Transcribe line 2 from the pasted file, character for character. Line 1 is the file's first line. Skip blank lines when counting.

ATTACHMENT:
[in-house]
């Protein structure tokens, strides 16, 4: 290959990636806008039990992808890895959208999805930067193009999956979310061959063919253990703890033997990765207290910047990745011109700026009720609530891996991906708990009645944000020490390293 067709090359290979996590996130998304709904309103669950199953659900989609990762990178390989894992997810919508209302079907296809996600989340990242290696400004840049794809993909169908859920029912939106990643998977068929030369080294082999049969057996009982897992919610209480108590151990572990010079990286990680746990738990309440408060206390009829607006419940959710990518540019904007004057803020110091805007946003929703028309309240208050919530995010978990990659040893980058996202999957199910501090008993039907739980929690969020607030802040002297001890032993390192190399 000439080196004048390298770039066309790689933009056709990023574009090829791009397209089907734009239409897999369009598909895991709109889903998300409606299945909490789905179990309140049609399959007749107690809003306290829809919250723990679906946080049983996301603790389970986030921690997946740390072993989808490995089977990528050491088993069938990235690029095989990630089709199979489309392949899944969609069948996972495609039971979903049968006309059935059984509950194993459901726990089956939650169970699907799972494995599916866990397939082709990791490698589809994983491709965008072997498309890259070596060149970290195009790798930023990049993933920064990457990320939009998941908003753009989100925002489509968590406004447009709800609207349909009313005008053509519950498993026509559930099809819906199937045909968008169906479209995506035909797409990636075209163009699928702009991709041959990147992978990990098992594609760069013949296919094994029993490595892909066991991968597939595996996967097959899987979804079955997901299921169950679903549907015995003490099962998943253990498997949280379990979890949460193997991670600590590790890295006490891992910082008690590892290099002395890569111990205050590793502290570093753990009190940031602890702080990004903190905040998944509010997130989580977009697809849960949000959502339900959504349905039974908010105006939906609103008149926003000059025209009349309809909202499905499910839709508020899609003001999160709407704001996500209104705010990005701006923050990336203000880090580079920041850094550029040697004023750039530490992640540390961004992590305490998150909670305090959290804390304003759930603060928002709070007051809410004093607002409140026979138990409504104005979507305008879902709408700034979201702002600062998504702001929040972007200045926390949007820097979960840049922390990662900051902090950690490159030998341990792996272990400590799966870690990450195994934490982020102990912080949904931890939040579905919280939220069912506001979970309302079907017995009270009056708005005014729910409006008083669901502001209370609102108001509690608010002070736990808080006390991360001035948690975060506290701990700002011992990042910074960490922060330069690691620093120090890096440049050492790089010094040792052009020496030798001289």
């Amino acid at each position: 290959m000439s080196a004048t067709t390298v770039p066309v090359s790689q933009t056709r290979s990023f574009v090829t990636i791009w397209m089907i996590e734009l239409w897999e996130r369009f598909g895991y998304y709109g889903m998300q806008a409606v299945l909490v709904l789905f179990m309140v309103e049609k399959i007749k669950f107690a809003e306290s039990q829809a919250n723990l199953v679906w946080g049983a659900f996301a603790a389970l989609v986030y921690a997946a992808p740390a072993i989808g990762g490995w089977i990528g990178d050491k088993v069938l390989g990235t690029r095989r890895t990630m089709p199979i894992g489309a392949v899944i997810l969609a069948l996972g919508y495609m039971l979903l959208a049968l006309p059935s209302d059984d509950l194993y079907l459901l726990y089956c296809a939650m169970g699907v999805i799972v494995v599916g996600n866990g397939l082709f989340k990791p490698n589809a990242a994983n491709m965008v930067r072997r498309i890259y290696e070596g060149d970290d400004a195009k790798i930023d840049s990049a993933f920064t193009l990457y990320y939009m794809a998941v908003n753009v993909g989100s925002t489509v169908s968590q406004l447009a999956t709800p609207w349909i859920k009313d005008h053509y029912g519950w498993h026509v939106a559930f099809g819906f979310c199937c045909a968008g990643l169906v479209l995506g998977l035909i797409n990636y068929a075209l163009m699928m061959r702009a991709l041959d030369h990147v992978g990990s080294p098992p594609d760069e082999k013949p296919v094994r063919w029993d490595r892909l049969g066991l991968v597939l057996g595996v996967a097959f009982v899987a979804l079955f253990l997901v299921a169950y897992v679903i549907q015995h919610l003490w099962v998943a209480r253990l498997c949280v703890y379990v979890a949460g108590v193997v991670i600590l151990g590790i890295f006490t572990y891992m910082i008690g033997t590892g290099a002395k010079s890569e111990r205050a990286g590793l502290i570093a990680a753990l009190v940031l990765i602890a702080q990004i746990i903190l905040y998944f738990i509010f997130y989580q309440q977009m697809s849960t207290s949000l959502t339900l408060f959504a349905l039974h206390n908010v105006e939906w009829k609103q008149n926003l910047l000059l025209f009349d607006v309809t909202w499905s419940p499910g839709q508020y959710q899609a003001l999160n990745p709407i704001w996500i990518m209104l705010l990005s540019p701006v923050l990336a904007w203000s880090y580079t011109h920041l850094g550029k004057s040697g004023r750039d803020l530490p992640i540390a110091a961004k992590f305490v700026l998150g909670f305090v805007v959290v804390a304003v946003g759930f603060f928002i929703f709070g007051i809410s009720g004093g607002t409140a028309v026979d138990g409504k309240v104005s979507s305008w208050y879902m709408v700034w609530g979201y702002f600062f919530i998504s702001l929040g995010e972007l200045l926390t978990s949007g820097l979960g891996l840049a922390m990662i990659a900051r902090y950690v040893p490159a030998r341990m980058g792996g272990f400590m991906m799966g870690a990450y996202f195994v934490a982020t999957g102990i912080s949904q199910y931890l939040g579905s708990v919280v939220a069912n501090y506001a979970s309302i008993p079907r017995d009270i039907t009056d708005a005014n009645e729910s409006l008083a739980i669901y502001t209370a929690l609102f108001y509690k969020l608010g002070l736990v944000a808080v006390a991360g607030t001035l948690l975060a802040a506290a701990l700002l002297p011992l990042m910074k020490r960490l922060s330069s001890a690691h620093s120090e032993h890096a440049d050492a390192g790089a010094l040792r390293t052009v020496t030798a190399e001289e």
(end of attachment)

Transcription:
């Protein structure tokens, strides 16, 4: 290959990636806008039990992808890895959208999805930067193009999956979310061959063919253990703890033997990765207290910047990745011109700026009720609530891996991906708990009645944000020490390293 067709090359290979996590996130998304709904309103669950199953659900989609990762990178390989894992997810919508209302079907296809996600989340990242290696400004840049794809993909169908859920029912939106990643998977068929030369080294082999049969057996009982897992919610209480108590151990572990010079990286990680746990738990309440408060206390009829607006419940959710990518540019904007004057803020110091805007946003929703028309309240208050919530995010978990990659040893980058996202999957199910501090008993039907739980929690969020607030802040002297001890032993390192190399 000439080196004048390298770039066309790689933009056709990023574009090829791009397209089907734009239409897999369009598909895991709109889903998300409606299945909490789905179990309140049609399959007749107690809003306290829809919250723990679906946080049983996301603790389970986030921690997946740390072993989808490995089977990528050491088993069938990235690029095989990630089709199979489309392949899944969609069948996972495609039971979903049968006309059935059984509950194993459901726990089956939650169970699907799972494995599916866990397939082709990791490698589809994983491709965008072997498309890259070596060149970290195009790798930023990049993933920064990457990320939009998941908003753009989100925002489509968590406004447009709800609207349909009313005008053509519950498993026509559930099809819906199937045909968008169906479209995506035909797409990636075209163009699928702009991709041959990147992978990990098992594609760069013949296919094994029993490595892909066991991968597939595996996967097959899987979804079955997901299921169950679903549907015995003490099962998943253990498997949280379990979890949460193997991670600590590790890295006490891992910082008690590892290099002395890569111990205050590793502290570093753990009190940031602890702080990004903190905040998944509010997130989580977009697809849960949000959502339900959504349905039974908010105006939906609103008149926003000059025209009349309809909202499905499910839709508020899609003001999160709407704001996500209104705010990005701006923050990336203000880090580079920041850094550029040697004023750039530490992640540390961004992590305490998150909670305090959290804390304003759930603060928002709070007051809410004093607002409140026979138990409504104005979507305008879902709408700034979201702002600062998504702001929040972007200045926390949007820097979960840049922390990662900051902090950690490159030998341990792996272990400590799966870690990450195994934490982020102990912080949904931890939040579905919280939220069912506001979970309302079907017995009270009056708005005014729910409006008083669901502001209370609102108001509690608010002070736990808080006390991360001035948690975060506290701990700002011992990042910074960490922060330069690691620093120090890096440049050492790089010094040792052009020496030798001289």